Date: Sunday, June 2, 2019
Session Time: 6:00pm-7:00pm
Presentation Time: 6:00pm-7:00pm
Location: Hall C & D
*Purpose: To assess the relationship between craniocaudal renal diameters and renal volumes, as well as the frequency of appropriate renal selection for transplant using conventional renal diameters and the impact on long term outcome in the donor.
*Methods: 240 renal donors (42.8 years ± 11.1; 157 F, 83 M) were retrospectively identified between 2010-2017 and demographic data was collected. Renal size was assessed by measuring renal diameters in three dimensions as well as volume (Figure 1). Glomerular filtration rate (GFR) was documented before surgery, within 24 h after surgery, and at 6, 12 and 24 months. Demographic and patient characteristics were summarized using means with standard deviation (SD), median with interquartile range (IQR), or frequency with percentage. Differences between left and right average kidney volume were compared using a Paired Sample T-test. Correlations between craniocaudal renal diameters and renal volumes were assessed using Spearman’s rank correlation tests adjusted for multiple testing. A linear mixed effects model was postulated to evaluate the effect of the transplantation of the larger kidney on post-transplantation renal function (GFR) as a function of time since surgery. Subjects were taken as a random effect to account for the repeated measures on the same subjects.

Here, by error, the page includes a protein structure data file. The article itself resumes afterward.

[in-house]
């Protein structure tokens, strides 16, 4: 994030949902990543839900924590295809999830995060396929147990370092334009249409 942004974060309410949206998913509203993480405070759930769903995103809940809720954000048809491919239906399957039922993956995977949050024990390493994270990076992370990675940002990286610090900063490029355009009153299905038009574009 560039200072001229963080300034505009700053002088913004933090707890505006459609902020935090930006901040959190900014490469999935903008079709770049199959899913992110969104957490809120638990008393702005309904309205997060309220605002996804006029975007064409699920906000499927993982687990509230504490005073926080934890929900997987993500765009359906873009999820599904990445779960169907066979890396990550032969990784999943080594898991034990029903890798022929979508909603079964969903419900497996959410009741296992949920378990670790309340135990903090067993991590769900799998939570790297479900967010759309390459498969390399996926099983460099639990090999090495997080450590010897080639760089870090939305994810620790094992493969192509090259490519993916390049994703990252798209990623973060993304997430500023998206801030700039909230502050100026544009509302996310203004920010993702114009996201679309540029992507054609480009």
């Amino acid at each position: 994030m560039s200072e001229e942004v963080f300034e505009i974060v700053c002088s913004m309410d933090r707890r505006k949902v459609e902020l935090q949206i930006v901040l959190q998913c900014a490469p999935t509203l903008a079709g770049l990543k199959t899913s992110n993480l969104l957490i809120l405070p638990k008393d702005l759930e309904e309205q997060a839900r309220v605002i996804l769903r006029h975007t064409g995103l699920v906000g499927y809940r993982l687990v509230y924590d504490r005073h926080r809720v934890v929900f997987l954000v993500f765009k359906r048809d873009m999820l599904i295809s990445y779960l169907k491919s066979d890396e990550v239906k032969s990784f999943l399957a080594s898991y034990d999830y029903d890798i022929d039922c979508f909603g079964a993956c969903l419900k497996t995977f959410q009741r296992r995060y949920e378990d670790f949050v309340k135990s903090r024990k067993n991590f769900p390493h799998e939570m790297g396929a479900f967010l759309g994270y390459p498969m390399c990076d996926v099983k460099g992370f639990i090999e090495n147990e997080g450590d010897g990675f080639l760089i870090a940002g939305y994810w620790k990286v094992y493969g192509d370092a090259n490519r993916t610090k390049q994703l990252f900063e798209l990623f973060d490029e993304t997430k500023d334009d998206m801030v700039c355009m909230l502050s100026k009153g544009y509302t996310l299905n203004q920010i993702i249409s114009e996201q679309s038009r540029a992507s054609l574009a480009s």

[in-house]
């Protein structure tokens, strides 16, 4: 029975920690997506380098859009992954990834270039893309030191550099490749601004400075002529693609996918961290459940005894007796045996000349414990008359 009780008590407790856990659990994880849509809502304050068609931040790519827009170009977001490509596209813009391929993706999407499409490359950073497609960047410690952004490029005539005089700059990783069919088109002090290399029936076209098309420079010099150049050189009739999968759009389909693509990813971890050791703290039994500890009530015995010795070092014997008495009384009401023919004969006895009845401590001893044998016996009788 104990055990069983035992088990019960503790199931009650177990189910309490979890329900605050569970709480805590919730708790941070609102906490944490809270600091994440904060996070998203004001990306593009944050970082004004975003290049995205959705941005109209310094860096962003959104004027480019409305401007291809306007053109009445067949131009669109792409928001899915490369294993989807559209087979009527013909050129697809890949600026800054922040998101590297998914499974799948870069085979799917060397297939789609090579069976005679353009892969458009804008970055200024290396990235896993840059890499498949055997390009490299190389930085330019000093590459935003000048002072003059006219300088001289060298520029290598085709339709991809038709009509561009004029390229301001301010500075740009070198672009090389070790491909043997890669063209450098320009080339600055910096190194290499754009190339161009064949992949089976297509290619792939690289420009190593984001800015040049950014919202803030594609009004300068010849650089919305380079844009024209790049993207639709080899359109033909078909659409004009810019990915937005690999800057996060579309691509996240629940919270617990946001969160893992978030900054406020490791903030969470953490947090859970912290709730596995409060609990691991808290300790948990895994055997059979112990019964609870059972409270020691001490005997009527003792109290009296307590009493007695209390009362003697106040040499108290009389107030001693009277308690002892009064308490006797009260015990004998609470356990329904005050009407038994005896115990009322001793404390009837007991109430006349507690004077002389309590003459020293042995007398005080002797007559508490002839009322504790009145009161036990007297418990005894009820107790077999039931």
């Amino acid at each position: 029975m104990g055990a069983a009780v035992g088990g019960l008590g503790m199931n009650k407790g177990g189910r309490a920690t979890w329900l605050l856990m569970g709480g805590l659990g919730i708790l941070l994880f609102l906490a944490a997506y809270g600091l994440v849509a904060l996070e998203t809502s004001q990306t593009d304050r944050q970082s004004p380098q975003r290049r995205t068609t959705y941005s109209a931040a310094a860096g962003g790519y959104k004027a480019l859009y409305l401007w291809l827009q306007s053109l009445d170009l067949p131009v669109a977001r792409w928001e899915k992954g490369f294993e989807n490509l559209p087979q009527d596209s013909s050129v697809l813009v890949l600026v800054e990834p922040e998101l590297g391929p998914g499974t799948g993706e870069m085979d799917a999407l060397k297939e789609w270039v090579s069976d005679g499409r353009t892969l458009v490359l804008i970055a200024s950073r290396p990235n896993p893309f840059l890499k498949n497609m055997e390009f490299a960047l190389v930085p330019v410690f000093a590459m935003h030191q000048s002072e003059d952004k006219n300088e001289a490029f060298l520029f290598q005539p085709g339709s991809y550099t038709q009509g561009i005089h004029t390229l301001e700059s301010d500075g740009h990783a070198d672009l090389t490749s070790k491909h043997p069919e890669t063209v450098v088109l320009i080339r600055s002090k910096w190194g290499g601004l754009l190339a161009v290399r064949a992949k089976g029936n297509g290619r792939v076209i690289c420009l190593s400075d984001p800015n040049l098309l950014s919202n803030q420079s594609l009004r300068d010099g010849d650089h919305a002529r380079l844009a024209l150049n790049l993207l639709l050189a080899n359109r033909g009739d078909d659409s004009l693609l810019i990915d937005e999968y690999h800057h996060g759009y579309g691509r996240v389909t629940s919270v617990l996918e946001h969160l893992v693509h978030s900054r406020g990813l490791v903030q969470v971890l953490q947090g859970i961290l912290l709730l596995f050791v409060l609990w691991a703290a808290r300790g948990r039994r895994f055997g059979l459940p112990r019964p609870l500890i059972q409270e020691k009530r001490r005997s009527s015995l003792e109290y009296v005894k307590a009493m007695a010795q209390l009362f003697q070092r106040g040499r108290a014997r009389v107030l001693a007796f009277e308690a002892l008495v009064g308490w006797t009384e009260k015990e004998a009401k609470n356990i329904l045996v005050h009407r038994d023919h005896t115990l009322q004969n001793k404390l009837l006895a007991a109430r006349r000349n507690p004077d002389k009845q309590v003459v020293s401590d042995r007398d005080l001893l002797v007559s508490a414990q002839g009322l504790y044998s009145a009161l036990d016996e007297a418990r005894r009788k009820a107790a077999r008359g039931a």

*Results: Left kidneys had larger average volume (162.9 ± 33.1 vs 155.2 ± 33.1 cm3; p<0.0001) than right but craniocaudal lengths were statistically not significantly different (11.1 ± 0.9 vs 10.9 ± 1.1 cm). GFR recovered from of 55.2 ± 14.5 mL/min/1.73 m2 directly after to 58.6 ± 11.8 mL/min/1.73 m2 24 months after surgery. There was a strong correlation between craniocaudal diameters and volume (correlation coefficient: 0.62, p<0.01). The larger kidney was transplanted in 70.8% of cases but this had no statistically significant impact on long term renal function when adjusting for age, sex and race (AIC: 5774.62, p<0.01).
*Conclusions: Renal volume correlates well with craniocaudal diameter and transplanting the larger donor kidney had no long term detrimental effect on donor kidney function.
To cite this abstract in AMA style:Schwartz FR, Shaw BI, Vernuccio F, Rigiroli F, Gonzalez F, Lerebours R, Ravindra K, Marin D. Kidney Volumes in Healthy Donors – Does Size Really Matter? [abstract]. Am J Transplant. 2019; 19 (suppl 3). https://atcmeetingabstracts.com/abstract/kidney-volumes-in-healthy-donors-does-size-really-matter/. Accessed February 18, 2020.
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